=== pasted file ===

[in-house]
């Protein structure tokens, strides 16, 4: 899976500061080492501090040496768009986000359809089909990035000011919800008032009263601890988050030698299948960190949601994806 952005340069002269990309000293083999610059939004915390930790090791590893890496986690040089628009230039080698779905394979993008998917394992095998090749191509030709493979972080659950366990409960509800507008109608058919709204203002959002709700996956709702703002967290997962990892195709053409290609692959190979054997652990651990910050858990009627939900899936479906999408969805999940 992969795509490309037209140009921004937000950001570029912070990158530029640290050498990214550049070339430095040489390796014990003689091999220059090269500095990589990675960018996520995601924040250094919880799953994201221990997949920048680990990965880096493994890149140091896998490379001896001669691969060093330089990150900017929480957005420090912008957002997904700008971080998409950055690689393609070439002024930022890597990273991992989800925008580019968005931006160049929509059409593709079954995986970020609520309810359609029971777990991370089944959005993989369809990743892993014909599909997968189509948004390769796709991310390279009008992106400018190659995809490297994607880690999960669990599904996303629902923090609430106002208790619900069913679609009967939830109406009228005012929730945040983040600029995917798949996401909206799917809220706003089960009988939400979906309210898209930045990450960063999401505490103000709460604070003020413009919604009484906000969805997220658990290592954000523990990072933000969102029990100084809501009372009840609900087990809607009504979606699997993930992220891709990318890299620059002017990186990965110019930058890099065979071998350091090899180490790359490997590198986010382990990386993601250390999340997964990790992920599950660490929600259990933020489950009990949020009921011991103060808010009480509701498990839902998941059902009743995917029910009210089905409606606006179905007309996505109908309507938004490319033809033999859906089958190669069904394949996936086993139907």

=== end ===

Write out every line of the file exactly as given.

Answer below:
[in-house]
């Protein structure tokens, strides 16, 4: 899976500061080492501090040496768009986000359809089909990035000011919800008032009263601890988050030698299948960190949601994806 952005340069002269990309000293083999610059939004915390930790090791590893890496986690040089628009230039080698779905394979993008998917394992095998090749191509030709493979972080659950366990409960509800507008109608058919709204203002959002709700996956709702703002967290997962990892195709053409290609692959190979054997652990651990910050858990009627939900899936479906999408969805999940 992969795509490309037209140009921004937000950001570029912070990158530029640290050498990214550049070339430095040489390796014990003689091999220059090269500095990589990675960018996520995601924040250094919880799953994201221990997949920048680990990965880096493994890149140091896998490379001896001669691969060093330089990150900017929480957005420090912008957002997904700008971080998409950055690689393609070439002024930022890597990273991992989800925008580019968005931006160049929509059409593709079954995986970020609520309810359609029971777990991370089944959005993989369809990743892993014909599909997968189509948004390769796709991310390279009008992106400018190659995809490297994607880690999960669990599904996303629902923090609430106002208790619900069913679609009967939830109406009228005012929730945040983040600029995917798949996401909206799917809220706003089960009988939400979906309210898209930045990450960063999401505490103000709460604070003020413009919604009484906000969805997220658990290592954000523990990072933000969102029990100084809501009372009840609900087990809607009504979606699997993930992220891709990318890299620059002017990186990965110019930058890099065979071998350091090899180490790359490997590198986010382990990386993601250390999340997964990790992920599950660490929600259990933020489950009990949020009921011991103060808010009480509701498990839902998941059902009743995917029910009210089905409606606006179905007309996505109908309507938004490319033809033999859906089958190669069904394949996936086993139907």